Pandemic speeds labor shift from humans to robots: WEF survey

Reuters

Posted at Oct 21 2020 06:58 AM | Updated as of Oct 21 2020 07:58 AM

A humanoid robot works side by side with employees in the assembly line at a factory of Glory Ltd., a manufacturer of automatic change dispensers, in Kazo, north of Tokyo, Japan, July 1, 2015. Japanese firms are ramping up spending on robotics and automation, responding at last to premier Shinzo Abe's efforts to stimulate the economy and end two decades of stagnation and deflation. Picture taken July 1, 2015. Issei Kato/Reuters File Photo

ZURICH - Robots will destroy 85 million jobs at mid-sized to large businesses over the next five years as the COVID-19 pandemic accelerates changes in the workplace likely to exaggerate inequalities, a World Economic Forum (WEF) study has found.

Surveys of nearly 300 global companies found four out of five business executives were accelerating plans to digitize work and deploy new technologies, undoing employment gains made since the financial crisis of 2007-8.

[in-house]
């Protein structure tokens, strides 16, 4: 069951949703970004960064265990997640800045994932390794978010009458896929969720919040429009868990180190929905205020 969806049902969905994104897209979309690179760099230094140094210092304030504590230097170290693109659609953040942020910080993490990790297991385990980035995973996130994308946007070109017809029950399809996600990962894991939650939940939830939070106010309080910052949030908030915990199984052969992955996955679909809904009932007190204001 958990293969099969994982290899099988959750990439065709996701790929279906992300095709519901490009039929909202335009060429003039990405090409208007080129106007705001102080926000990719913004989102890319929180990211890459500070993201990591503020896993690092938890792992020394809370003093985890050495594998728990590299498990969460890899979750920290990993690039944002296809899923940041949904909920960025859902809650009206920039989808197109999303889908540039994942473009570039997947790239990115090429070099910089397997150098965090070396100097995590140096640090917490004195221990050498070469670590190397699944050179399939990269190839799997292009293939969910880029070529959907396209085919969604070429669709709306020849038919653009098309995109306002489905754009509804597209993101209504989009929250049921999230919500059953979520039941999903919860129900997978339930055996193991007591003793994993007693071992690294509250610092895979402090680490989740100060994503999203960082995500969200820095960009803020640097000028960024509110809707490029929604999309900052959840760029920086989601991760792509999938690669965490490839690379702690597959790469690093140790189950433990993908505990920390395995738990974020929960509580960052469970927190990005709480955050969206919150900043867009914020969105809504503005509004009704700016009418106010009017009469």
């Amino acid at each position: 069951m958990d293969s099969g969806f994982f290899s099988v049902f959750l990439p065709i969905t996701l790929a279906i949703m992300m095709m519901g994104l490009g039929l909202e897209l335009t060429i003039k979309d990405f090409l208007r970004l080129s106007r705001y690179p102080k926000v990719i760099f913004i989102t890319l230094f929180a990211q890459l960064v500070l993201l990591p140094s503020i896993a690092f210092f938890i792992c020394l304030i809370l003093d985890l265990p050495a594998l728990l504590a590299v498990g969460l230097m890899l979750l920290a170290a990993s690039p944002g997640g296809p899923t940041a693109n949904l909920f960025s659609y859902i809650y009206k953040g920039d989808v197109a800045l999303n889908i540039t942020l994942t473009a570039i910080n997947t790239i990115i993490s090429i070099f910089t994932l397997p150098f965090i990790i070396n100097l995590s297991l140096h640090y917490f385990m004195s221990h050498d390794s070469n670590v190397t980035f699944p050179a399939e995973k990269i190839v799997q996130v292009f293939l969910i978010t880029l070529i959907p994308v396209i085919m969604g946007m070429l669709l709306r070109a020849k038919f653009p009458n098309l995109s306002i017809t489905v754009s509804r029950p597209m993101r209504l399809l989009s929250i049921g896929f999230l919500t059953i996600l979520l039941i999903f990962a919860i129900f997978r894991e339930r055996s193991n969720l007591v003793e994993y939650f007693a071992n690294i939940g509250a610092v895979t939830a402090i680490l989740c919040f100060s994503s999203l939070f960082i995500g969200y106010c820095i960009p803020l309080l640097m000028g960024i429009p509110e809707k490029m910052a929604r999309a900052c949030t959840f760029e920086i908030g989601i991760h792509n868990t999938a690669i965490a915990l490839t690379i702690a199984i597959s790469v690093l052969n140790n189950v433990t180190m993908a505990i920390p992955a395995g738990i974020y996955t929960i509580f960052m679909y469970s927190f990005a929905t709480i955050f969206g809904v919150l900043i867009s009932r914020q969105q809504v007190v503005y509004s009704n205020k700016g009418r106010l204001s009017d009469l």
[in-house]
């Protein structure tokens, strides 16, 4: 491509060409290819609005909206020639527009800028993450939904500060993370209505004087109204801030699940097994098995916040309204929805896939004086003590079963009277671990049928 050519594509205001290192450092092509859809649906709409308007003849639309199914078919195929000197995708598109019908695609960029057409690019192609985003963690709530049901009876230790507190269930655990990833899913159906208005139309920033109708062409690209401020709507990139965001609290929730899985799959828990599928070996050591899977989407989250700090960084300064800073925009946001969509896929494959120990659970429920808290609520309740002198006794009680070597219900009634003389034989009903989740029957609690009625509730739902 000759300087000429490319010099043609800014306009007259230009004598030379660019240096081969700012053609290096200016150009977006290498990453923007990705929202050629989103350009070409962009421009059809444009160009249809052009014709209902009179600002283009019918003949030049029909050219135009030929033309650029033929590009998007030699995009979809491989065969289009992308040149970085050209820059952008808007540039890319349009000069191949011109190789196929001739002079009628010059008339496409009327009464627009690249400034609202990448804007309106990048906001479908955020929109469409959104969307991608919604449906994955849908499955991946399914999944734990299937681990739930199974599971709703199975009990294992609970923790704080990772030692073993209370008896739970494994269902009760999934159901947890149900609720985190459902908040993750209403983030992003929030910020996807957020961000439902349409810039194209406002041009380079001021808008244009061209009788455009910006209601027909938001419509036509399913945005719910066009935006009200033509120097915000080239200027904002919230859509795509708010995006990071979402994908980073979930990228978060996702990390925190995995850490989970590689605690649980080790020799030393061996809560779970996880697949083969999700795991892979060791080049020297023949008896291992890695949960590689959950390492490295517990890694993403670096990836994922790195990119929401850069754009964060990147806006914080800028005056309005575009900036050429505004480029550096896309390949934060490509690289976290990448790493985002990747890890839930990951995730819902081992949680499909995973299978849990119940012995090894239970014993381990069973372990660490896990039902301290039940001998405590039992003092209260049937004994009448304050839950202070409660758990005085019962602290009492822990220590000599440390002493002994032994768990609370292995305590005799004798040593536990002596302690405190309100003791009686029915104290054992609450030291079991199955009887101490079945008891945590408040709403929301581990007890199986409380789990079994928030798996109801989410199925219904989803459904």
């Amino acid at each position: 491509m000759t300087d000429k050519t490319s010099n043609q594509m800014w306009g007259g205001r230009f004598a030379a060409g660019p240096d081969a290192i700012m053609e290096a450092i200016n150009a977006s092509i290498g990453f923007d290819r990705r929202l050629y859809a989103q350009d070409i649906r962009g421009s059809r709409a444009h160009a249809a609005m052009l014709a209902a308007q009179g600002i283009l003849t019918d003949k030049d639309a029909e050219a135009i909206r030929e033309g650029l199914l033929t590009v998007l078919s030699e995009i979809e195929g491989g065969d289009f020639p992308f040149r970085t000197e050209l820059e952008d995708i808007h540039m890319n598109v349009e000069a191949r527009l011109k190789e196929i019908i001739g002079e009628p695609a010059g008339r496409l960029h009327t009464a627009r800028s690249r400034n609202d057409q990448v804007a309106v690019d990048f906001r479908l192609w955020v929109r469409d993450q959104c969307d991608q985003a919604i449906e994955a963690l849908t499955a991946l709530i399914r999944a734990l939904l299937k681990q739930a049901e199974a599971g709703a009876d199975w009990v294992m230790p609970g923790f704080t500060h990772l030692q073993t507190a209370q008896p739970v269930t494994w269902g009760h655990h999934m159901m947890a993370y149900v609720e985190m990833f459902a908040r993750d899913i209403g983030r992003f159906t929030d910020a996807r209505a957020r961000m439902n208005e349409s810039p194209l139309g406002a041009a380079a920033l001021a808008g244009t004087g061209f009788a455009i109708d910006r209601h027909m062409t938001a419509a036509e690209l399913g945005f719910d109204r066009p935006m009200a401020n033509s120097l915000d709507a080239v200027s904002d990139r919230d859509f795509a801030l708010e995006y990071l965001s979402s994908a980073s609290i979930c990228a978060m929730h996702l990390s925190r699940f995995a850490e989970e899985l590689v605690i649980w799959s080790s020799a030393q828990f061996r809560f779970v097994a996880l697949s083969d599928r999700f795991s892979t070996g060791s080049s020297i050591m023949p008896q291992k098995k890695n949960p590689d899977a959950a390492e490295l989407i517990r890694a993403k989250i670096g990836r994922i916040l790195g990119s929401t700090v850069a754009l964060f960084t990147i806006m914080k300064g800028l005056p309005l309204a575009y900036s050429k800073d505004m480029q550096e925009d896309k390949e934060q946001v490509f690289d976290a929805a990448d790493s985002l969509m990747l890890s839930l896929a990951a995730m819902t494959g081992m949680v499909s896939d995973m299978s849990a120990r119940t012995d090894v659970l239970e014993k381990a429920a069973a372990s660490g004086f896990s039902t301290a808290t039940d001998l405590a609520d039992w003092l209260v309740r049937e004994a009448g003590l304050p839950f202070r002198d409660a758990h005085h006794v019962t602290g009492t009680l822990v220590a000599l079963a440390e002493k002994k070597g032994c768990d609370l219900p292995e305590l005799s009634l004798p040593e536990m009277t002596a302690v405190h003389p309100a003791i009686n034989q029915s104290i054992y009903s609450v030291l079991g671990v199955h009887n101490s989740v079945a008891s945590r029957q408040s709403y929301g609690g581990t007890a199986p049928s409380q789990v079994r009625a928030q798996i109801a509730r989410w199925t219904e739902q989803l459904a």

"COVID-19 has accelerated the arrival of the future of work," WEF Managing Director Saadia Zahidi said.

For workers set to remain in their roles in the next five years, nearly half would need to learn new skills, and by 2025, employers will divide work between humans and machines equally, the study found.

Overall, job creation is slowing and job destruction is accelerating as companies around the world use technology rather than people for data entry, accounting and administration duties.

The good news is that more than 97 million jobs will emerge across the care economy, in tech industries like artificial intelligence (AI), and in content creation, the Geneva-based WEF said.

"The tasks where humans are set to retain their comparative advantage include managing, advising, decision-making, reasoning, communicating and interacting," it said.

Demand would rise for workers who can fill green economy jobs, cutting-edge data and AI functions, and new roles in engineering, cloud computing and product development.

Around 43% of businesses surveyed were set to reduce their workforce due to technology integration, 41% planned to expand their use of contractors, and 34% envisioned expanding their workforce due to technology integration, the survey found. (Reporting by Michael Shields; editing by Barbara Lewis)

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